Expected Addition to Bank Owned Property Listing After Miell Case

by on Foreclosures

The bank owned property listing and real estate offerings of several financial institutions are expected to expand following courts’ approval of several banks’ request to purchase a handful of real estate from the liquidated property business of landlord Robert Miell.

Miell was tried for perjury and mail fraud which resulted in the liquidation of the properties. The properties owned by the landlord ranged from rental structures totaling 461 to small homes to apartment buildings.

According to reports, Miell planned on reorganizing the rental real estate segment of his business to pay his creditors and use the United States bankruptcy law protection to solve his problems. However, a judge gave the order to liquidate the landlord’s assets in October 2009, leading to the properties being passed on to other owners. Six months after the judge’s decision, only 110 of the properties have yet to be passed on to the hands of new owners.

Some of the properties were purchased by real estate investors, while a few went to the hands of renters. Most of them were purchased by banks and lenders that financed his property buying activities.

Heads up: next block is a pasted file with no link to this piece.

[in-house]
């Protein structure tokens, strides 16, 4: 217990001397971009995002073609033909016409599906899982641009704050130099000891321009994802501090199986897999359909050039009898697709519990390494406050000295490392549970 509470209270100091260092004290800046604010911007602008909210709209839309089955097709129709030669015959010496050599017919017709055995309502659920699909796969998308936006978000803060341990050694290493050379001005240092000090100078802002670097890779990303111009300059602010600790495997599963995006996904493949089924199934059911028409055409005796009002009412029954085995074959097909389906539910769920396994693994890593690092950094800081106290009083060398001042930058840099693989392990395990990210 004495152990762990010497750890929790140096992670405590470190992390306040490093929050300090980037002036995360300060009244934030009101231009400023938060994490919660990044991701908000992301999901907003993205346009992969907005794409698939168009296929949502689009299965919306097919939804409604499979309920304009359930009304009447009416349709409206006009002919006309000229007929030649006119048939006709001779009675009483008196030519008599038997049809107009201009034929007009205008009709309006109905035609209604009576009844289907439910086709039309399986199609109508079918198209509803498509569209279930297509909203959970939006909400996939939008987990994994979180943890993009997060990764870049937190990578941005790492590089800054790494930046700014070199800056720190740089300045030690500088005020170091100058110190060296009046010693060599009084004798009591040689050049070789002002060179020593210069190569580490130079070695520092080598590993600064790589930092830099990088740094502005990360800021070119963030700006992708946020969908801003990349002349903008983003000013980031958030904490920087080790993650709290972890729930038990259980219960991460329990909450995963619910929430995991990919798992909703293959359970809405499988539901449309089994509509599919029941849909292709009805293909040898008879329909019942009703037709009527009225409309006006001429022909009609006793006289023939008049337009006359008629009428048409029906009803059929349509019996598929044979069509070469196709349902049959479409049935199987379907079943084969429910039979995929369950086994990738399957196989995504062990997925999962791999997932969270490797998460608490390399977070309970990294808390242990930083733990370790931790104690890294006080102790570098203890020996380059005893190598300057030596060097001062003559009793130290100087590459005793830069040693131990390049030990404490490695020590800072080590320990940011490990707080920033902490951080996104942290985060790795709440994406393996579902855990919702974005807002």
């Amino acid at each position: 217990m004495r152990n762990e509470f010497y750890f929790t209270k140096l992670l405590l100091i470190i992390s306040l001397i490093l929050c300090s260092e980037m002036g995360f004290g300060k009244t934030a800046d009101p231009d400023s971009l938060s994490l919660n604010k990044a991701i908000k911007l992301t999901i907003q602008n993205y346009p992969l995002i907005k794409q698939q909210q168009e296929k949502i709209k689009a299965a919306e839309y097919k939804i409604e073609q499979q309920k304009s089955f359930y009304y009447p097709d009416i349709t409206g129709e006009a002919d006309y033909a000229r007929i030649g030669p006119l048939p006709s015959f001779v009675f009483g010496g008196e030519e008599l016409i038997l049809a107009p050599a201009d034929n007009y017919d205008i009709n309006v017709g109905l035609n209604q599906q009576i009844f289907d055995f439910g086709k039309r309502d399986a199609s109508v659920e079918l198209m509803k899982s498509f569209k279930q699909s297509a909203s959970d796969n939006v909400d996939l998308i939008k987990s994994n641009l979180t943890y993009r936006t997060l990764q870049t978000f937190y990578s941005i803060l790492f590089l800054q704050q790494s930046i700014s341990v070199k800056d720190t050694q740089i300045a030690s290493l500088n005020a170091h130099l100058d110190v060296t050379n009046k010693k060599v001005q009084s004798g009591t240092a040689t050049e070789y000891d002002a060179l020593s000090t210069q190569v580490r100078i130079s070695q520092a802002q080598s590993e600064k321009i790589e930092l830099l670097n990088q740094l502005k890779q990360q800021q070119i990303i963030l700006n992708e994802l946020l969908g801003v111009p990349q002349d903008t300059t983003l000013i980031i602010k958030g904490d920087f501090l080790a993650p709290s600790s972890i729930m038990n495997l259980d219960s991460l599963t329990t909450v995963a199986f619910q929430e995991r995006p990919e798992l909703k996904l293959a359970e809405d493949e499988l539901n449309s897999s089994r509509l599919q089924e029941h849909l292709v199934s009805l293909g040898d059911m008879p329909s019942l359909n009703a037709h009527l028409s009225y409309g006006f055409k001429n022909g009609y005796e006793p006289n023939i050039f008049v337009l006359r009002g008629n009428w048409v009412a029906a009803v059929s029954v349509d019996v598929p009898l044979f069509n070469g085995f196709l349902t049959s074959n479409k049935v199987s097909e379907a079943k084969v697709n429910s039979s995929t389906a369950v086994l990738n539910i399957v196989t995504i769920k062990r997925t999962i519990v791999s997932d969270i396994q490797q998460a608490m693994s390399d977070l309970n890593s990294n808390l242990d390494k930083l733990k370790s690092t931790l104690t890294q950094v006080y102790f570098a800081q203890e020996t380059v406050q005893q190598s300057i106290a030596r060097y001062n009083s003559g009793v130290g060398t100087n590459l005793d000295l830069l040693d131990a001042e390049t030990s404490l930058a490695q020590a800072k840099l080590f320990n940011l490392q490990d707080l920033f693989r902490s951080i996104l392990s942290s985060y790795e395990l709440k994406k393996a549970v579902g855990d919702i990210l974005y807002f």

Among the banks that will likely expand its bank owned property listing is Bank Iowa of New Hampton. The institution was granted approval by the courts in February 2010 to purchase 36 of Miell’s properties that it helped financed.

Meanwhile, Heritage Bank of Marion also got approval from the courts on March 2010 to purchase another 65 properties from the liquidated empire, while Guaranty Bank and Trust of Cedar Rapids is allowed to buy a total of 33 pieces of real estate.

Realtors in Cedar Rapids, Michigan are worried that if the numerous properties would be made available to the market, the business of foreclosure auctions and prices of residential properties in the area will take a beating. They added that it is also possible that dumping these properties on the market will result in rental shortage as more of them became occupied by owners.

The bank owned property listing of several financial institutions will possibly expand following the liquidation of landlord Robert Miell’s real properties. Most of the liquidated assets were purchased by banks as courts provided approval for the buy outs.

Click here to read more about the Robert Miell Case.